David Smith, whose 14-year-old daughter Hannah was found dead in her bedroom earlier this month, described Ask.fm's new measures as "a good thing".
But he said that in making changes, the site had "admitted that their website was dangerous for teenagers."
"It's now time for the Government to step up and start regulating these websites so that a 45-year-old lorry driver doesn't have to do it, because I haven't got time to do it any more," he added.
"It's not just Ask.fm, it's the whole internet. The Government actually do need step up and start regulating this internet to make the internet a safer place."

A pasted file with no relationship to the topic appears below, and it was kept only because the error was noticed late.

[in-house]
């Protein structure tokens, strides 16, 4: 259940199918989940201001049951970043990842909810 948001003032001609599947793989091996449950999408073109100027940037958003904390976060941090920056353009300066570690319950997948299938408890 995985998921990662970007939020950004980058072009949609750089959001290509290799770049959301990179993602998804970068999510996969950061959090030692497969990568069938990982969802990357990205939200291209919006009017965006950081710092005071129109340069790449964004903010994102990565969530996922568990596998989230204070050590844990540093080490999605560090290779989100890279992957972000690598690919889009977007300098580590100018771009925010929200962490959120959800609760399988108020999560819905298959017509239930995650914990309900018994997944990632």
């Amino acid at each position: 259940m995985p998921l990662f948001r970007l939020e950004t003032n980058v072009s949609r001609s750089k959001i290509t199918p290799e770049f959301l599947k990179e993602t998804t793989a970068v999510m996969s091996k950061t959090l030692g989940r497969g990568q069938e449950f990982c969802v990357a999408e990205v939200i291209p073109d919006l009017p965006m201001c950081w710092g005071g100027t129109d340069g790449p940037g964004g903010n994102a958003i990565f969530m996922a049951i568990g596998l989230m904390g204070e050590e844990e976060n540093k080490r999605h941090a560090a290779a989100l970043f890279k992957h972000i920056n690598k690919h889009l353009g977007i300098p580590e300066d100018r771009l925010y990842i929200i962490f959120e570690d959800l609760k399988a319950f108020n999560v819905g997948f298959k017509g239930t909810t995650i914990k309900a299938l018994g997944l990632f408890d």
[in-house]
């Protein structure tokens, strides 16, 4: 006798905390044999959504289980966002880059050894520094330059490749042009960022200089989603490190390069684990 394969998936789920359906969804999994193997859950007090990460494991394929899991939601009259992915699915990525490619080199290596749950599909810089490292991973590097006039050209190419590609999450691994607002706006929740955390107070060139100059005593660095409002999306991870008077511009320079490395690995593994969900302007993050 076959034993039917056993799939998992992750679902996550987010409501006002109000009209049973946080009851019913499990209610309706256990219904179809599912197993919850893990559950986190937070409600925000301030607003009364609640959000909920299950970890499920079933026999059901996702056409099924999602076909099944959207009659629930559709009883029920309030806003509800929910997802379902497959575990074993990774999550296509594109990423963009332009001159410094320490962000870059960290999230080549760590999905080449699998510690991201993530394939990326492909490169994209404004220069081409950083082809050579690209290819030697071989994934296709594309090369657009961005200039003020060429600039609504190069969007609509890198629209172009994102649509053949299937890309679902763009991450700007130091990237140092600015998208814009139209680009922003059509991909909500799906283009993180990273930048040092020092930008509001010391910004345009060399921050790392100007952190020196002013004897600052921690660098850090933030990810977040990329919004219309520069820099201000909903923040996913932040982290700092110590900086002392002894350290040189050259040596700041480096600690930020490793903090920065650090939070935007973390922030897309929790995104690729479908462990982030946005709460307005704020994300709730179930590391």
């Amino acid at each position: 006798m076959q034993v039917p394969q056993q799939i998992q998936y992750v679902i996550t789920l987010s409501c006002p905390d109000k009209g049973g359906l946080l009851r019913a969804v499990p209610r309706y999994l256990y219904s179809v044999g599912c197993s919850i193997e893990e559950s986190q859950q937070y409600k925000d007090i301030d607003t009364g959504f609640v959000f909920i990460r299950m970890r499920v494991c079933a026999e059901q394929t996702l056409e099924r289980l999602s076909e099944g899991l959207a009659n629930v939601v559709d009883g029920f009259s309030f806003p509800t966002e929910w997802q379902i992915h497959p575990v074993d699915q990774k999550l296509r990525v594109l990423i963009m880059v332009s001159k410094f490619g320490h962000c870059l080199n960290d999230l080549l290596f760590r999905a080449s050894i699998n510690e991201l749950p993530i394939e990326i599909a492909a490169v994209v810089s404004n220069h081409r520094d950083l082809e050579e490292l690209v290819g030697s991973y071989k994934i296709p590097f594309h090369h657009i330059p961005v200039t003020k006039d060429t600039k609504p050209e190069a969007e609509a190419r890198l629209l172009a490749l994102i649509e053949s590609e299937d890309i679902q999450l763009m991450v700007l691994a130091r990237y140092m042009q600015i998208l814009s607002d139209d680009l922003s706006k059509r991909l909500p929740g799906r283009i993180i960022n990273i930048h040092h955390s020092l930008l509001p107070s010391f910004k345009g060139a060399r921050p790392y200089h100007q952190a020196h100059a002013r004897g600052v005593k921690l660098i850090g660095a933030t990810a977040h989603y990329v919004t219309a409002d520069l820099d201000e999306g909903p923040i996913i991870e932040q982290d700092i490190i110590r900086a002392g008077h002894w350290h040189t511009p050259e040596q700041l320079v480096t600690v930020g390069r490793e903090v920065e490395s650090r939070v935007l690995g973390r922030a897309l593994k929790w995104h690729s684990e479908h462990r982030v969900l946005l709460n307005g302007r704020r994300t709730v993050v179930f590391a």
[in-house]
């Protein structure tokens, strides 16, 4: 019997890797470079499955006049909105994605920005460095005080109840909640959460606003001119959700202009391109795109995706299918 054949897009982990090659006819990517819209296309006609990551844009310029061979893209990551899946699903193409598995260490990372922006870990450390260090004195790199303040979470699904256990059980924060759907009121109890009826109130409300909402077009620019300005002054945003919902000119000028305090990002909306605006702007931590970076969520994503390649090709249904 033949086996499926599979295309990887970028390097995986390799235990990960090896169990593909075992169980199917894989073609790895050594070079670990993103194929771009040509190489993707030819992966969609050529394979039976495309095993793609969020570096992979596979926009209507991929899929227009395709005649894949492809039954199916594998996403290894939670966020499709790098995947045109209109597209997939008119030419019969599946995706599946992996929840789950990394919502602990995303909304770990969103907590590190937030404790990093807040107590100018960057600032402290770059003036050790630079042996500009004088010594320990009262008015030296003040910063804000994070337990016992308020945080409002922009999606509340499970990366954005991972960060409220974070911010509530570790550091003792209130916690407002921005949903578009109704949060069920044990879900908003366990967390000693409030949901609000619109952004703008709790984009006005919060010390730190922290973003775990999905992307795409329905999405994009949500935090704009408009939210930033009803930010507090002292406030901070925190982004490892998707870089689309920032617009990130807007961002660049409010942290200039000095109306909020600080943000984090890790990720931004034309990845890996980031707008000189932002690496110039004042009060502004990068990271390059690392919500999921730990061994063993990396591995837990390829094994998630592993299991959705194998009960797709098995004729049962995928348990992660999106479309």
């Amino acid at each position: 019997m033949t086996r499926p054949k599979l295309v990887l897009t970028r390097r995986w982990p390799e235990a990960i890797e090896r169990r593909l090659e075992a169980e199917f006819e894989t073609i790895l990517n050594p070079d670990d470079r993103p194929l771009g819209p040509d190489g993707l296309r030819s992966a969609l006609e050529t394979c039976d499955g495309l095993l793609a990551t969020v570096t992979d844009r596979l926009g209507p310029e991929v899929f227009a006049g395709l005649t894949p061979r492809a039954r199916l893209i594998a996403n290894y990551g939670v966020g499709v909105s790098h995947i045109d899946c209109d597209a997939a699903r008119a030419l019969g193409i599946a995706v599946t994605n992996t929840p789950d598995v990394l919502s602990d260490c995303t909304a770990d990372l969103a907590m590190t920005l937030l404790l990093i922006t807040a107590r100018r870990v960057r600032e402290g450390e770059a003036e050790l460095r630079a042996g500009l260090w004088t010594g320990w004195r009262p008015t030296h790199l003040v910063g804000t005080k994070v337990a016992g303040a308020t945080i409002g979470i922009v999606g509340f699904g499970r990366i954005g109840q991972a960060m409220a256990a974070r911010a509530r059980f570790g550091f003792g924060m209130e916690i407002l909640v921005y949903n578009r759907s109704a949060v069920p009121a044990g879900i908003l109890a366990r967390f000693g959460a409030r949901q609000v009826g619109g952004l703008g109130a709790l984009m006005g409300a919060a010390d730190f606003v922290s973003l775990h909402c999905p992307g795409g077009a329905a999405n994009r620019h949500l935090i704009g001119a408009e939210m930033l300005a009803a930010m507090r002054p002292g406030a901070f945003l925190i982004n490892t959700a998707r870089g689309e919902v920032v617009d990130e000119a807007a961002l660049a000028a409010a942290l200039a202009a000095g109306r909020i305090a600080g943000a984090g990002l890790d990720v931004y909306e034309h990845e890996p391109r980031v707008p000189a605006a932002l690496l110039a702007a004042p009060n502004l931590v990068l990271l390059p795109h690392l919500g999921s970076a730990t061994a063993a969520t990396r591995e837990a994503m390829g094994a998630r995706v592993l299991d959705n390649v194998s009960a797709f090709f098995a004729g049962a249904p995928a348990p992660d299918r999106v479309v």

The father of Hannah Smith, who committed suicide after being bullied on the Ask.fm website welcomes the site's new cybersafety measures.
Major organisations have withdrawn adverts on social networking site ask.fm following the suicide of teenager Hannah Smith.
Maybe it's time we all had a reality check, to look up from our screens, lose the masks we all wear online, and look at each other.